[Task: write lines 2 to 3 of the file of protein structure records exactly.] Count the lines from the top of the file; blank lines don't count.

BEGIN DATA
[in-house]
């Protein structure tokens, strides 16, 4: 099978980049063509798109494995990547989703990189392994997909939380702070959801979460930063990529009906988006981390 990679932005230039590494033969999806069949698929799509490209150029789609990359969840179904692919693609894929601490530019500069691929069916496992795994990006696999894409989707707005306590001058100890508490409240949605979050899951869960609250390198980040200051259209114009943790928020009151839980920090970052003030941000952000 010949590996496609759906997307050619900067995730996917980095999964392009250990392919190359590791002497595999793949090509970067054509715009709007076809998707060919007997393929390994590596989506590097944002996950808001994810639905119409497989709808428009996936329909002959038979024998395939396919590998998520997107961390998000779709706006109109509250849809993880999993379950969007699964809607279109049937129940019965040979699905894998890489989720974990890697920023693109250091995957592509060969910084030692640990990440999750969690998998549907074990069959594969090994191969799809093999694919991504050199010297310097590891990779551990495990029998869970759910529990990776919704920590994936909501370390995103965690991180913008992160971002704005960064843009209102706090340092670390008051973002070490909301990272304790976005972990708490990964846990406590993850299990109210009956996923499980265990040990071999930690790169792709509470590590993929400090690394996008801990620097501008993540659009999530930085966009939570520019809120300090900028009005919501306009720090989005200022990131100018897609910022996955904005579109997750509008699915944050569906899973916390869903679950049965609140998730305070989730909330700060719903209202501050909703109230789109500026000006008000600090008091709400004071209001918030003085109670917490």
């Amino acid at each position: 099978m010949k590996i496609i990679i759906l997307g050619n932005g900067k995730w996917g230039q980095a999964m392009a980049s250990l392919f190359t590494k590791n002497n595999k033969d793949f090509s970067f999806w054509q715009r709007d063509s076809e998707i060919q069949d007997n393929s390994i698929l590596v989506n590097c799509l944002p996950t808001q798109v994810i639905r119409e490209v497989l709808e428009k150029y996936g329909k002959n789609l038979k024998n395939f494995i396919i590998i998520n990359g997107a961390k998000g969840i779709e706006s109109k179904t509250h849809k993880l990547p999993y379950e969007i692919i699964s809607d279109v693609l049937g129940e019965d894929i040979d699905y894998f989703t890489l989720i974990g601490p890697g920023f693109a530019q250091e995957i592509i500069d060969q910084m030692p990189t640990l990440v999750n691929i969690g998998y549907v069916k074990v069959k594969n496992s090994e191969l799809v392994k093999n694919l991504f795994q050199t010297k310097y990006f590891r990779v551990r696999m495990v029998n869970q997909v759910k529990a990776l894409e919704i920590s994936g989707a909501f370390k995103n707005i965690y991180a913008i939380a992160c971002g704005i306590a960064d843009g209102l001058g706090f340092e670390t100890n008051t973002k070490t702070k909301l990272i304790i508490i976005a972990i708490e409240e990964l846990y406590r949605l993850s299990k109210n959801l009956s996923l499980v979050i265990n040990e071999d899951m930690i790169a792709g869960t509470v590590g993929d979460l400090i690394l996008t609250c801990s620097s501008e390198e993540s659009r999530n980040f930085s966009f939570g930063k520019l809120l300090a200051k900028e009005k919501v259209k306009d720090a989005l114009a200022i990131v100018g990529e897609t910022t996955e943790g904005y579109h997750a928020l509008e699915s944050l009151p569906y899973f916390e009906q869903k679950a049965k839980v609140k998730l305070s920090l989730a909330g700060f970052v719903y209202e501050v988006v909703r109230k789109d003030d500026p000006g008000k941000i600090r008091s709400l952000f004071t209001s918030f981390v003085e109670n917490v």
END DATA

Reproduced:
């Protein structure tokens, strides 16, 4: 099978980049063509798109494995990547989703990189392994997909939380702070959801979460930063990529009906988006981390 990679932005230039590494033969999806069949698929799509490209150029789609990359969840179904692919693609894929601490530019500069691929069916496992795994990006696999894409989707707005306590001058100890508490409240949605979050899951869960609250390198980040200051259209114009943790928020009151839980920090970052003030941000952000 010949590996496609759906997307050619900067995730996917980095999964392009250990392919190359590791002497595999793949090509970067054509715009709007076809998707060919007997393929390994590596989506590097944002996950808001994810639905119409497989709808428009996936329909002959038979024998395939396919590998998520997107961390998000779709706006109109509250849809993880999993379950969007699964809607279109049937129940019965040979699905894998890489989720974990890697920023693109250091995957592509060969910084030692640990990440999750969690998998549907074990069959594969090994191969799809093999694919991504050199010297310097590891990779551990495990029998869970759910529990990776919704920590994936909501370390995103965690991180913008992160971002704005960064843009209102706090340092670390008051973002070490909301990272304790976005972990708490990964846990406590993850299990109210009956996923499980265990040990071999930690790169792709509470590590993929400090690394996008801990620097501008993540659009999530930085966009939570520019809120300090900028009005919501306009720090989005200022990131100018897609910022996955904005579109997750509008699915944050569906899973916390869903679950049965609140998730305070989730909330700060719903209202501050909703109230789109500026000006008000600090008091709400004071209001918030003085109670917490």
């Amino acid at each position: 099978m010949k590996i496609i990679i759906l997307g050619n932005g900067k995730w996917g230039q980095a999964m392009a980049s250990l392919f190359t590494k590791n002497n595999k033969d793949f090509s970067f999806w054509q715009r709007d063509s076809e998707i060919q069949d007997n393929s390994i698929l590596v989506n590097c799509l944002p996950t808001q798109v994810i639905r119409e490209v497989l709808e428009k150029y996936g329909k002959n789609l038979k024998n395939f494995i396919i590998i998520n990359g997107a961390k998000g969840i779709e706006s109109k179904t509250h849809k993880l990547p999993y379950e969007i692919i699964s809607d279109v693609l049937g129940e019965d894929i040979d699905y894998f989703t890489l989720i974990g601490p890697g920023f693109a530019q250091e995957i592509i500069d060969q910084m030692p990189t640990l990440v999750n691929i969690g998998y549907v069916k074990v069959k594969n496992s090994e191969l799809v392994k093999n694919l991504f795994q050199t010297k310097y990006f590891r990779v551990r696999m495990v029998n869970q997909v759910k529990a990776l894409e919704i920590s994936g989707a909501f370390k995103n707005i965690y991180a913008i939380a992160c971002g704005i306590a960064d843009g209102l001058g706090f340092e670390t100890n008051t973002k070490t702070k909301l990272i304790i508490i976005a972990i708490e409240e990964l846990y406590r949605l993850s299990k109210n959801l009956s996923l499980v979050i265990n040990e071999d899951m930690i790169a792709g869960t509470v590590g993929d979460l400090i690394l996008t609250c801990s620097s501008e390198e993540s659009r999530n980040f930085s966009f939570g930063k520019l809120l300090a200051k900028e009005k919501v259209k306009d720090a989005l114009a200022i990131v100018g990529e897609t910022t996955e943790g904005y579109h997750a928020l509008e699915s944050l009151p569906y899973f916390e009906q869903k679950a049965k839980v609140k998730l305070s920090l989730a909330g700060f970052v719903y209202e501050v988006v909703r109230k789109d003030d500026p000006g008000k941000i600090r008091s709400l952000f004071t209001s918030f981390v003085e109670n917490v």